Did you learn that they speak German in Switzerland? That's a misunderstanding! In Switzerland they speak Swiss German,
and that's something completely different. Swiss German has its own pronunciation, many different words, its own grammar,
and most Germans have difficulties understanding this funny language. The German-speaking Swiss write the proper German, that's
true - there is not really a Swiss German written language. They can also very well speak proper German, but to them it's
a foreign language that they have to learn how to use when they start school.
Would you like to win a Swiss person's heart? Then learn these two beautiful words. They are
almost like national treasures, because they are so typical Swiss German. Note: Ch is pronounced like in
the German word ach (whereas sch is like the normal sh-sound, like in "sheep"). You may have
to practise a lot to make it, but don't practise so much that you get a sore throat!
What they mean? Number 1 is "kitchen cupboard", number 2 is "cheese pie(s) (or, more directly
translated, "cheese cake(s)")!
As we know, the abbreviation of Switzerland is CH. Some times I've been wondering
if this has some kind of connection to the Swiss German sounds...
Here are some of the most common words that might be good to know. I have also written some
other words, either because they have different meanings in proper German and Swiss German, or just because I like them...
Note: This is Züridüütsch - Zürich German, which is the Swiss dialect that I know the best.
Other dialects may some times sound very different!
Remember, here as well, that all ch's should be pronounced like in German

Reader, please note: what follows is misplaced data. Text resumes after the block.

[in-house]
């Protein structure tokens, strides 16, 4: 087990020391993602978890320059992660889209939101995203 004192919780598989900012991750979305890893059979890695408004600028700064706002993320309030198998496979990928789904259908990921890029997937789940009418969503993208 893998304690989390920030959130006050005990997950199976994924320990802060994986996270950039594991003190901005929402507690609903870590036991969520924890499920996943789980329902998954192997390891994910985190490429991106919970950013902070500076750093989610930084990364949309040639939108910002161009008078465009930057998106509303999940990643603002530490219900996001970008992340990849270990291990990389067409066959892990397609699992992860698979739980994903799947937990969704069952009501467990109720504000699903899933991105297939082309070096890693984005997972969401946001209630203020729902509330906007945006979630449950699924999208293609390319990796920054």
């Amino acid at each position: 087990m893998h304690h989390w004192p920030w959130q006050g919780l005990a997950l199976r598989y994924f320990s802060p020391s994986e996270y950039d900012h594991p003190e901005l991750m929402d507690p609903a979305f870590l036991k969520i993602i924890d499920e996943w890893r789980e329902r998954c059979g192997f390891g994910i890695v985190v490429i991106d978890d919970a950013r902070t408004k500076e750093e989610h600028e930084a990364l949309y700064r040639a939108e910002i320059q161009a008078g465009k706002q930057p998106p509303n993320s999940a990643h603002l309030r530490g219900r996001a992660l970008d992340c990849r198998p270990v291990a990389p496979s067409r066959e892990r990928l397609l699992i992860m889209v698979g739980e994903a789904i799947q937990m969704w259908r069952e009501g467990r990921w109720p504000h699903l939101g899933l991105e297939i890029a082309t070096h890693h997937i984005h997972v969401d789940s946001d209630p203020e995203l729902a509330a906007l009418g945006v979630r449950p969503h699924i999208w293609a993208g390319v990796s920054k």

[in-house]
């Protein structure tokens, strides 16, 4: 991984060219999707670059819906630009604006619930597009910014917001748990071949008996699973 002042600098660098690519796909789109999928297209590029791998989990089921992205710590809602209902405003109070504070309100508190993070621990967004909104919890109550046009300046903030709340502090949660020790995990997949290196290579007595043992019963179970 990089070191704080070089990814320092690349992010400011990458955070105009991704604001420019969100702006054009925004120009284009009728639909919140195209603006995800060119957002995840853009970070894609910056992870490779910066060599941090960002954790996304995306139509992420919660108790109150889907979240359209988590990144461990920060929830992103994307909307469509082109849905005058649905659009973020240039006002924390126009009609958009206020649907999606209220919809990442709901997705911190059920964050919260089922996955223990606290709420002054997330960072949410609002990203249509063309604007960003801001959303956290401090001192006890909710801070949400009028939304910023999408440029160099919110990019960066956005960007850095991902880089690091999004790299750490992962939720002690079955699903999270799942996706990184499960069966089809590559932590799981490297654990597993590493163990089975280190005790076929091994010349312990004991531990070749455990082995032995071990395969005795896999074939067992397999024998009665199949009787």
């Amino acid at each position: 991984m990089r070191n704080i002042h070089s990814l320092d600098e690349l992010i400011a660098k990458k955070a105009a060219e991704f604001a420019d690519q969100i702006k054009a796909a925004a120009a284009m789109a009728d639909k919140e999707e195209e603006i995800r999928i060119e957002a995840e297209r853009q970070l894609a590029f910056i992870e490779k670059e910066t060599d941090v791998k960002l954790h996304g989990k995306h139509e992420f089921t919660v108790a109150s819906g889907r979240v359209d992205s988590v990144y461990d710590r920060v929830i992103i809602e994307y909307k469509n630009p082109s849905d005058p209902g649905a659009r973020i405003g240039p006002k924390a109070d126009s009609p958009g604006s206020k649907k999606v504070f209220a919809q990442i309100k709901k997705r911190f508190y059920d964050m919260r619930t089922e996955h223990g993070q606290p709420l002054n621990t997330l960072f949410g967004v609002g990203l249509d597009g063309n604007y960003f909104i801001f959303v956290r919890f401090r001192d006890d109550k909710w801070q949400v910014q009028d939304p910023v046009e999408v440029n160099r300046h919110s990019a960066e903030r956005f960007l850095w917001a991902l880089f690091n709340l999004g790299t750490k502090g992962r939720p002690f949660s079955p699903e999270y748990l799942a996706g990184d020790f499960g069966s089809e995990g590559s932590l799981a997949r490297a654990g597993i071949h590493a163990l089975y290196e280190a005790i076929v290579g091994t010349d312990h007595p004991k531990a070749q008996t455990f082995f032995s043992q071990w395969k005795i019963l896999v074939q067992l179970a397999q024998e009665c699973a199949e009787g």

ach. All the vowels I have written should be pronounced. If you see ue, üe or ie,
for instance, the e should also be pronounced. The proper German version that you see here is to be pronounced the normal
(By the way, it's not always easy to "translate" Swiss German words and expressions
into proper German - if any of you have some other suggestions, I'm very thankful...)
...is an expression used for the border between the German-speaking and the French-speaking
Switzerland. In English it would be "the Rösti ditch", and it has probably got something with the different (food)
cultures to do...
...is a nice language mixture. An explanation that I have got, which probably isn't completely
true, but funny anyway, is that the German-speaking Swiss wanted to say "merci" instead of "danke", to prove that they weren't
German. The problem was only that then they sounded like they were trying to speak French without being very successful (the
Swiss German pronunciation of "merci" is rather special). The solution was to add the typical Swiss German ending "vilmal".
Then there would be no doubt of where they were coming from. ....and this is how the expression "merci vilmal"
- thanks a lot - may have been created...